Professional Planner’s writer Alexandra Cain writes about whether the Transition to Retirement strategy is still viable – You could almost feel the wave of disappointment go through the financial planning community after the May 2016 federal budget, when the Coalition Government changed the transition-to-retirement rules.
Before the changes, TTRs were a popular strategy to help pre-retirees build wealth. And they can still work for some clients who truly are transitioning out of the workforce.
Tim Howard, who looks after technical advice at BT Financial Group, says he expects TTRs to be a lot less popular after July 1 this year, when the changes come into force.
“Fewer TTRs are being started now,” Howard says. “But if your client already has one in place, there might be merit in retaining it. It can still be worthwhile if you are benefiting from the drawdown, reducing your working hours and supplementing your income with the TTR strategy. Using the drawdown to accelerate debt repayments may be a reason to continue a TTR.”
Andrew Yee, director, superannuation, with HLB Mann Judd, agrees that TTRs can still make sense if a client is transitioning from full-time employment to part-time work and needs a pension payment from their super fund to supplement their income.
“It can work if their personal income and tax position remain the same,” Yee says. “But now the super fund will pay tax on income from assets paying the TTR pension.”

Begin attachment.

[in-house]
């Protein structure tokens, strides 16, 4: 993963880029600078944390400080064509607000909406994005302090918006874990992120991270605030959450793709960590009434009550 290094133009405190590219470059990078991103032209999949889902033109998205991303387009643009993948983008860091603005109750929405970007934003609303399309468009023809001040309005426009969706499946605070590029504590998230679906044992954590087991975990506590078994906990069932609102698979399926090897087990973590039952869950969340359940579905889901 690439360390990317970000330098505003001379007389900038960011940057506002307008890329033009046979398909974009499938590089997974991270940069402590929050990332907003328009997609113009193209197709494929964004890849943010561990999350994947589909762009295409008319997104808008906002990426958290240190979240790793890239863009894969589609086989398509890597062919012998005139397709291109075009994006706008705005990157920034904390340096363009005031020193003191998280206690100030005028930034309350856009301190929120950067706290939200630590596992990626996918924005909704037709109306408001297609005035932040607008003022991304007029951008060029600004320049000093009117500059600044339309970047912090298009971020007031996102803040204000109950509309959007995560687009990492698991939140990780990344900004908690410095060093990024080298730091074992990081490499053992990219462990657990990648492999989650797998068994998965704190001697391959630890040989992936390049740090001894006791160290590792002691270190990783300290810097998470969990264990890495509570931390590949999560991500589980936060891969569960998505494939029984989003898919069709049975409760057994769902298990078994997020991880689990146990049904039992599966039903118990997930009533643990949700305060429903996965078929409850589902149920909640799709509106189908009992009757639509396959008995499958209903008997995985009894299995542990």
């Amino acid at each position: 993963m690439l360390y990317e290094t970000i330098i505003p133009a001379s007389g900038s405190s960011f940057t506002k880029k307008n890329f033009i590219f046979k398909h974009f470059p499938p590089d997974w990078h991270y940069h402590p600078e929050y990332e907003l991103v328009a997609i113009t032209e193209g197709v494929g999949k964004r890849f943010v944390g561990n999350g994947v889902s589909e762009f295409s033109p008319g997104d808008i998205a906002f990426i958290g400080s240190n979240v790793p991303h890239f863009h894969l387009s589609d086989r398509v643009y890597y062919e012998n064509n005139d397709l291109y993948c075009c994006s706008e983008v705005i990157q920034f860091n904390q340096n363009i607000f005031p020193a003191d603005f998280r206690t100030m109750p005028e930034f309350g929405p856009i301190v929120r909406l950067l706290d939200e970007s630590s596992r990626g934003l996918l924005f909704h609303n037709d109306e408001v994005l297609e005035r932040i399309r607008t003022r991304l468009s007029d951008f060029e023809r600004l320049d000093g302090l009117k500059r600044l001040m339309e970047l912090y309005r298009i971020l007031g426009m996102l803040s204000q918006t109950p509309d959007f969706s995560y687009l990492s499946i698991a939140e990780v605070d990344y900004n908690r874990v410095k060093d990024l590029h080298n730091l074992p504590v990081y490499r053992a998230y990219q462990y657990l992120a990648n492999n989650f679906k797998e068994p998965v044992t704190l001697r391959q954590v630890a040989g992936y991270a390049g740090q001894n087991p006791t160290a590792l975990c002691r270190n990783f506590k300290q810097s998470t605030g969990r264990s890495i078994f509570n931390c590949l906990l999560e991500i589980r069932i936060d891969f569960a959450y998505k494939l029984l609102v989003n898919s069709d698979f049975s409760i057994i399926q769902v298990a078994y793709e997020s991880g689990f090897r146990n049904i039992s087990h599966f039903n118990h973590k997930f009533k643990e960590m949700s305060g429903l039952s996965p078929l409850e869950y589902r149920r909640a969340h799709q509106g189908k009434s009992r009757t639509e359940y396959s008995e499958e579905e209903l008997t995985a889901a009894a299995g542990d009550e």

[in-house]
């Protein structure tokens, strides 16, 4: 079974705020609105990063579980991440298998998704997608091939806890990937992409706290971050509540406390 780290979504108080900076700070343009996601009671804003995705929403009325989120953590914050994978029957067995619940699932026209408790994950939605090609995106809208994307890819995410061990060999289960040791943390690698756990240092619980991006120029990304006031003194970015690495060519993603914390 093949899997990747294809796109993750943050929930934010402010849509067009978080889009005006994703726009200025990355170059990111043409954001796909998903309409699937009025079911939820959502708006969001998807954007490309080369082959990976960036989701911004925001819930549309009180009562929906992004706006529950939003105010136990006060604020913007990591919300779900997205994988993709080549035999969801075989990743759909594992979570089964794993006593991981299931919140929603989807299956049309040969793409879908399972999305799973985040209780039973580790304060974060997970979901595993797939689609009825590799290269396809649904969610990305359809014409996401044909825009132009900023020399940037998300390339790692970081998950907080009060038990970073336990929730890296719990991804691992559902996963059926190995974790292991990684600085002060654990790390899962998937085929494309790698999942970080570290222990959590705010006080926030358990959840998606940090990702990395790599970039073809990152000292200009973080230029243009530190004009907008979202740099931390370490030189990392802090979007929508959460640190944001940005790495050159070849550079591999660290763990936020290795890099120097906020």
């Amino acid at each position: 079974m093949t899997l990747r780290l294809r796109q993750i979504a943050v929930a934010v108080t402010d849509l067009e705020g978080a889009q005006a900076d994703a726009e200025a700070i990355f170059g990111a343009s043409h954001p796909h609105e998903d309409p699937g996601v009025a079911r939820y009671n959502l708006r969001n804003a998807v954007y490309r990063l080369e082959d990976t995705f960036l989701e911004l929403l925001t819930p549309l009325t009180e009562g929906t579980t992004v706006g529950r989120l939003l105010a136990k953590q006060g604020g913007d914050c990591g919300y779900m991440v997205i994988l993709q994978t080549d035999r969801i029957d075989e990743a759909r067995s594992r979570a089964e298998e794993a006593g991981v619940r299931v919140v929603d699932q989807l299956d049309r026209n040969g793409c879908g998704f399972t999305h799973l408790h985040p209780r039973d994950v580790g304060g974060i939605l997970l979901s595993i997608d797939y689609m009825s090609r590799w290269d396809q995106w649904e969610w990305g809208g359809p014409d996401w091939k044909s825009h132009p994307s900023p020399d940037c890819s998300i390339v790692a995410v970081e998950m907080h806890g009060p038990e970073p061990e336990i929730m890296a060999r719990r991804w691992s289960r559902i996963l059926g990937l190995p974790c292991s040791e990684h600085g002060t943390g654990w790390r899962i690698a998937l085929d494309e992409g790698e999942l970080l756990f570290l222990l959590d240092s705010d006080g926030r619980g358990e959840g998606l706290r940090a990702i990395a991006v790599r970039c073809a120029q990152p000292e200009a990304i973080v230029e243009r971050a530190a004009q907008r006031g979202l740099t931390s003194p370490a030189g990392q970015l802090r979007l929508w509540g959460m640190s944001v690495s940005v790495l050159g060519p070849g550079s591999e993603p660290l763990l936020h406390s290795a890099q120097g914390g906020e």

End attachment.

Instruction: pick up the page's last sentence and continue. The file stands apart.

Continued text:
Let’s say the client is older than 60, salary-sacrificing employer super contributions into their fund and drawing a TTR pension from the fund to replace income lost through dropping down from full-time to part-time work.
Yee explains: “As they are over 60, their pension payments are still tax free post-July 1. But the income in the fund on assets paying the TTR pension will be taxable. There will be a lesser tax benefit but overall they are likely to be better off financially. [However,] you need to do the numbers beforehand.”
He says if someone under age 60 had mainly tax free-component super benefits in their fund, their pension payments would also be mainly tax free. So they could end up in a similar position to someone older than 60.
In some circumstances, however, it could make sense for the fund to return to accumulation stage.
“If you are between 55 and 60 years of age, it could be the case that the tax on income from the pension, combined with the earnings tax within the fund, outweighs the benefit of retaining the TTR,” says David Reed, from The Retirement Advice Centre.
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